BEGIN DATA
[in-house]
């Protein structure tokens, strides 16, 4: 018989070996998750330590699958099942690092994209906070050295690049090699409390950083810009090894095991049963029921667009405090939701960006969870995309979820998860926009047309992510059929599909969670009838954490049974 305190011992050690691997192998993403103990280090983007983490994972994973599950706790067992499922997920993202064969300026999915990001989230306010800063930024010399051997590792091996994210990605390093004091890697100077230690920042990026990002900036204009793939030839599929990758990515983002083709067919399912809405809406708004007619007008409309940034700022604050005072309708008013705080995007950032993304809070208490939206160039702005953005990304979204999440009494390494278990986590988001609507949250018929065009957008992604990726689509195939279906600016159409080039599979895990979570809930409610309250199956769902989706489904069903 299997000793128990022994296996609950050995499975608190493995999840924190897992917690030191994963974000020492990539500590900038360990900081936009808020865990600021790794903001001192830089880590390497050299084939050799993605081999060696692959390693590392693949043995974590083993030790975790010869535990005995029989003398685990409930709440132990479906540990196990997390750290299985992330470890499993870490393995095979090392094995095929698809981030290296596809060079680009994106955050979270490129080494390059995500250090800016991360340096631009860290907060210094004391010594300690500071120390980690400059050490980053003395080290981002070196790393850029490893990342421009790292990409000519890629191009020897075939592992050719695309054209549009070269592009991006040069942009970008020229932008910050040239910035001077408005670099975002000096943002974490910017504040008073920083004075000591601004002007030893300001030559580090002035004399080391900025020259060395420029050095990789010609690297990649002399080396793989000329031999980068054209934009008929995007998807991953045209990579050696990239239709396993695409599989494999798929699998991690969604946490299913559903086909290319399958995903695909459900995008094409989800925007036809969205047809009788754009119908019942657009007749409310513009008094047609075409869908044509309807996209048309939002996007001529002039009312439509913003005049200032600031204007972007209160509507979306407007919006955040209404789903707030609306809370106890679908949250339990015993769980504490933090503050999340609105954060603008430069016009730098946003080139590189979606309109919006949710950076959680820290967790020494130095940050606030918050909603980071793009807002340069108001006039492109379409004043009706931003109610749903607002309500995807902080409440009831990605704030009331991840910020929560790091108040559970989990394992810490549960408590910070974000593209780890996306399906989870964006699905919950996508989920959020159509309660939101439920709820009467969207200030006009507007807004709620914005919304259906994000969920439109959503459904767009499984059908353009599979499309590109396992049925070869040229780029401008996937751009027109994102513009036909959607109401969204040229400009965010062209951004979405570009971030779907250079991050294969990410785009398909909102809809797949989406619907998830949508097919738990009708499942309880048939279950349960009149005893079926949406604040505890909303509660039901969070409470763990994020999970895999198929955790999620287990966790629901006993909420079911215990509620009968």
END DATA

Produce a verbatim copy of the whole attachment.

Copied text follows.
[in-house]
């Protein structure tokens, strides 16, 4: 018989070996998750330590699958099942690092994209906070050295690049090699409390950083810009090894095991049963029921667009405090939701960006969870995309979820998860926009047309992510059929599909969670009838954490049974 305190011992050690691997192998993403103990280090983007983490994972994973599950706790067992499922997920993202064969300026999915990001989230306010800063930024010399051997590792091996994210990605390093004091890697100077230690920042990026990002900036204009793939030839599929990758990515983002083709067919399912809405809406708004007619007008409309940034700022604050005072309708008013705080995007950032993304809070208490939206160039702005953005990304979204999440009494390494278990986590988001609507949250018929065009957008992604990726689509195939279906600016159409080039599979895990979570809930409610309250199956769902989706489904069903 299997000793128990022994296996609950050995499975608190493995999840924190897992917690030191994963974000020492990539500590900038360990900081936009808020865990600021790794903001001192830089880590390497050299084939050799993605081999060696692959390693590392693949043995974590083993030790975790010869535990005995029989003398685990409930709440132990479906540990196990997390750290299985992330470890499993870490393995095979090392094995095929698809981030290296596809060079680009994106955050979270490129080494390059995500250090800016991360340096631009860290907060210094004391010594300690500071120390980690400059050490980053003395080290981002070196790393850029490893990342421009790292990409000519890629191009020897075939592992050719695309054209549009070269592009991006040069942009970008020229932008910050040239910035001077408005670099975002000096943002974490910017504040008073920083004075000591601004002007030893300001030559580090002035004399080391900025020259060395420029050095990789010609690297990649002399080396793989000329031999980068054209934009008929995007998807991953045209990579050696990239239709396993695409599989494999798929699998991690969604946490299913559903086909290319399958995903695909459900995008094409989800925007036809969205047809009788754009119908019942657009007749409310513009008094047609075409869908044509309807996209048309939002996007001529002039009312439509913003005049200032600031204007972007209160509507979306407007919006955040209404789903707030609306809370106890679908949250339990015993769980504490933090503050999340609105954060603008430069016009730098946003080139590189979606309109919006949710950076959680820290967790020494130095940050606030918050909603980071793009807002340069108001006039492109379409004043009706931003109610749903607002309500995807902080409440009831990605704030009331991840910020929560790091108040559970989990394992810490549960408590910070974000593209780890996306399906989870964006699905919950996508989920959020159509309660939101439920709820009467969207200030006009507007807004709620914005919304259906994000969920439109959503459904767009499984059908353009599979499309590109396992049925070869040229780029401008996937751009027109994102513009036909959607109401969204040229400009965010062209951004979405570009971030779907250079991050294969990410785009398909909102809809797949989406619907998830949508097919738990009708499942309880048939279950349960009149005893079926949406604040505890909303509660039901969070409470763990994020999970895999198929955790999620287990966790629901006993909420079911215990509620009968």